Photoelectrochemical Devices for Space Applications

Human deep space exploration will rely on efficient and sustainable life support systems for the production of oxygen and other chemicals as well as the recycling of carbon dioxide. Photoelectrochemical (PEC) devices are investigated for the light-assisted production of hydrogen and carbon-based fuels from CO2 within the green energy transition on Earth.1 Similarly to natural photosynthesis, they only require water and solar energy for the process and release oxygen as a by-product. Their monolithic, compact design comprising integrated semiconductor-electrocatalyst systems for light absorption, charge separation and catalysis as well as their sole reliance on solar energy makes them attractive for applications in space, where they can directly convert solar into chemical energy without requiring additional accessories.2,3

This talk highlights our recent experiments with PEC devices in microgravity environments realised for 9.3 s at the Bremen Drop Tower and links results regarding device efficiencies to gas bubble management4 and optoelectronic simulations5. We will discuss obstacles such as the limiting solar irradiance on Mars as well as the reduced gravitation on the Martian and lunar surface for the application of PEC and other electrochemical devices in these environments and point to practical, sustainable solutions how to overcome them. 


(1) Fehr A. M. K. et al. (2023). Integrated halide perovskite photoelectrochemical cells with solar-driven water-splitting efficiency of 20.8%. Nat. Commun. 14 (3797).

(2) Brinkert K. et al. (2018). Efficient solar hydrogen production in microgravity environment. Nat. Commun. 9 (2527).

(3) Brinkert K. & Mandin, P. (2022). Fundamentals and future applications of electrochemical energy conversion in space, npj Microgravity 52.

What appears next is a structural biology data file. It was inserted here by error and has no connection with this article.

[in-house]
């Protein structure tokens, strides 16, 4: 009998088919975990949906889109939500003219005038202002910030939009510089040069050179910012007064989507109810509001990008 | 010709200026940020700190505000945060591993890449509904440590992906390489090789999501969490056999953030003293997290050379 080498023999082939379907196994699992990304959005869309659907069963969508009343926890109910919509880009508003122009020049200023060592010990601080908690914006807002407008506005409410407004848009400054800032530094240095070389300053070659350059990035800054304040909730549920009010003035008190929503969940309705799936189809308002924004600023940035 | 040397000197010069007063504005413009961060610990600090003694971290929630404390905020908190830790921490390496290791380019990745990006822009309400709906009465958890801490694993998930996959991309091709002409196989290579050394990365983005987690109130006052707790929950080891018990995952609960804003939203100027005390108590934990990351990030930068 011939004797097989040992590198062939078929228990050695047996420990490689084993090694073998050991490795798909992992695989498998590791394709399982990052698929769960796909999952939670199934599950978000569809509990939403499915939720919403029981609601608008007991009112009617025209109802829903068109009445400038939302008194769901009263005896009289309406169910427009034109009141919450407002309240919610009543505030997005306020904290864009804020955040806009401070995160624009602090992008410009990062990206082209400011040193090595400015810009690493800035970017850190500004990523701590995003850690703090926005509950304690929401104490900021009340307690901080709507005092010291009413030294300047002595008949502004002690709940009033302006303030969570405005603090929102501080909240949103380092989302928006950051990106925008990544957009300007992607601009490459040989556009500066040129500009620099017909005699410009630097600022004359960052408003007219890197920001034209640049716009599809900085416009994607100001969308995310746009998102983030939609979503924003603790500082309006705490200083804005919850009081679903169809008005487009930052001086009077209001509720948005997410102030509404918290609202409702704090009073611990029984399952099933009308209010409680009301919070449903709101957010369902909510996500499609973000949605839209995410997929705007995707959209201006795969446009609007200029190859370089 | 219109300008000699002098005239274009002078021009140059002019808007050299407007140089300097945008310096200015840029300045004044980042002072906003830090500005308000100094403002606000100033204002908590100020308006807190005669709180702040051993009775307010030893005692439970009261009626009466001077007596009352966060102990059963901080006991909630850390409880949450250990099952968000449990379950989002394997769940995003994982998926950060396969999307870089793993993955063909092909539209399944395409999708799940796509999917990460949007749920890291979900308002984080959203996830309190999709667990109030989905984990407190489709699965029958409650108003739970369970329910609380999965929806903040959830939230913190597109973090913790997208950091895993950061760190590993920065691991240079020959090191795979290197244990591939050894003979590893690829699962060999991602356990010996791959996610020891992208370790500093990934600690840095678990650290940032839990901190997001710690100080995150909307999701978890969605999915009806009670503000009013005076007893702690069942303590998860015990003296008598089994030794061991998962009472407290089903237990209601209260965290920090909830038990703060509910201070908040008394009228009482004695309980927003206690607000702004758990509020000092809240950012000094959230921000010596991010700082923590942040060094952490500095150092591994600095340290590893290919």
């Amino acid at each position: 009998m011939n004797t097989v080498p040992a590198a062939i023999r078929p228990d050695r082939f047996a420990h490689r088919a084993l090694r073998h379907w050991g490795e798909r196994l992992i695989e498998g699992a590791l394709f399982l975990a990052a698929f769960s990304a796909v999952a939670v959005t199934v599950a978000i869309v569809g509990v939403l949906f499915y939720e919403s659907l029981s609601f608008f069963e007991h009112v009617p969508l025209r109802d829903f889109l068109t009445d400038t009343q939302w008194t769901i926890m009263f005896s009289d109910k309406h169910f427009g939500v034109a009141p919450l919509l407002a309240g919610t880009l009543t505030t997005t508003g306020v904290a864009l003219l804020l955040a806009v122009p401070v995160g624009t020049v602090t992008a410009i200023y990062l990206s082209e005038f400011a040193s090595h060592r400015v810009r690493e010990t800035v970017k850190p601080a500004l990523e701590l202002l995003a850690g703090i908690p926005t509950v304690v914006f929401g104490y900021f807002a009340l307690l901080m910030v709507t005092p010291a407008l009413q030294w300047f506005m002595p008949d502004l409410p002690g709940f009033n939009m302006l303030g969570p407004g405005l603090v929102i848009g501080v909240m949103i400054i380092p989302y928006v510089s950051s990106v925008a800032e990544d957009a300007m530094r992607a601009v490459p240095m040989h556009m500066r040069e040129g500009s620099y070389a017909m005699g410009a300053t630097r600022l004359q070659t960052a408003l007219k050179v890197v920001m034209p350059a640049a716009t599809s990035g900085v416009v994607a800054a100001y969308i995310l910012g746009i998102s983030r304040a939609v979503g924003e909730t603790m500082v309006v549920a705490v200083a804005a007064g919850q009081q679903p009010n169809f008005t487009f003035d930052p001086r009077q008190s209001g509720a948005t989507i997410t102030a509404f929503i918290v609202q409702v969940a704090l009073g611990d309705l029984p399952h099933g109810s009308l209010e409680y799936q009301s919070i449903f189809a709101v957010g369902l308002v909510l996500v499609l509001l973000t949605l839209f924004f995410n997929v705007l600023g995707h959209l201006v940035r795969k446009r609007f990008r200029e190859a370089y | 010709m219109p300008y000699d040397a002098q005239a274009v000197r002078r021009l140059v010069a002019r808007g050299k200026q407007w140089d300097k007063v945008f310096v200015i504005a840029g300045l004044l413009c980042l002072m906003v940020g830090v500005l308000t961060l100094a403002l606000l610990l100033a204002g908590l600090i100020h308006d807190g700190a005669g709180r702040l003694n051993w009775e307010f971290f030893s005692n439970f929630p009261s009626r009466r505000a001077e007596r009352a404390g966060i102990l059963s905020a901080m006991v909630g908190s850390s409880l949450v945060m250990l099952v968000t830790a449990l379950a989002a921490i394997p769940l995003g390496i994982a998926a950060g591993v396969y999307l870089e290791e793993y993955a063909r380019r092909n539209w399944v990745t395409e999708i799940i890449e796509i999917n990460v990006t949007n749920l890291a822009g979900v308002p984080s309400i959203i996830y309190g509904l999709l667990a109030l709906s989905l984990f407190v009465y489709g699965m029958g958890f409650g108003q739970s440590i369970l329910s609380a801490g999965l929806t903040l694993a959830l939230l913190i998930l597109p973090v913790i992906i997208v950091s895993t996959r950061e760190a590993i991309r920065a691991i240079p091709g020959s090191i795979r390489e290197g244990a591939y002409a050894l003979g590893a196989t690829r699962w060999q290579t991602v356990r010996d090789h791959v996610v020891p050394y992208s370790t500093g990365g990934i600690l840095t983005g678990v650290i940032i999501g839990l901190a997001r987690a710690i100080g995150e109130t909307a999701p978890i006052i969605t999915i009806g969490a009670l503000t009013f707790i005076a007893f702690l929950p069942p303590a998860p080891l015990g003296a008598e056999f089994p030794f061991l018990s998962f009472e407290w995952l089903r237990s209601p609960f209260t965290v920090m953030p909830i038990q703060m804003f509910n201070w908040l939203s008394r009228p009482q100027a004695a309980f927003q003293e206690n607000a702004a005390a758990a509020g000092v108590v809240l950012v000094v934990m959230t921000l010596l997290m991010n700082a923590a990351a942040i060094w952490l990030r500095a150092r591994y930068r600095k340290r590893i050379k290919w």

(4) Romero-Calvo √Ā. et al. (2022). Magnetic phase separation in microgravity. npj Microgravity 8 (32).

(5) Ross B. et al. (2023). Assessment of the technological viability of photoelectrochemical devices for oxygen and fuel production on Moon and Mars, Nat. Commun. 14, (3141).


Photo of Dr Katharina Brinkert

Dr. Katharina Brinkert is an Associate Professor in Catalysis at the University of Warwick, UK, and a Group Leader at the Center of Applied Space Technology and Microgravity (ZARM), University of Bremen, Germany, where her research interests comprise artificial photosynthesis systems for the application in solar fuel devices and (photo-)electrocatalytic synthesis in terrestrial and space environments. Previously, she was a Leopoldina Postdoctoral Scholar at the Californian Institute of Technology/USA and a Research Fellow at the European Space and Technology Center/Netherlands after receiving her PhD from Imperial College London in 2015. She is a recipient of the Zeldovich Medal for the foundation of the research field ‚ÄúPhotoelectrocatalysis and Solar Fuels in Space‚ÄĚ. 

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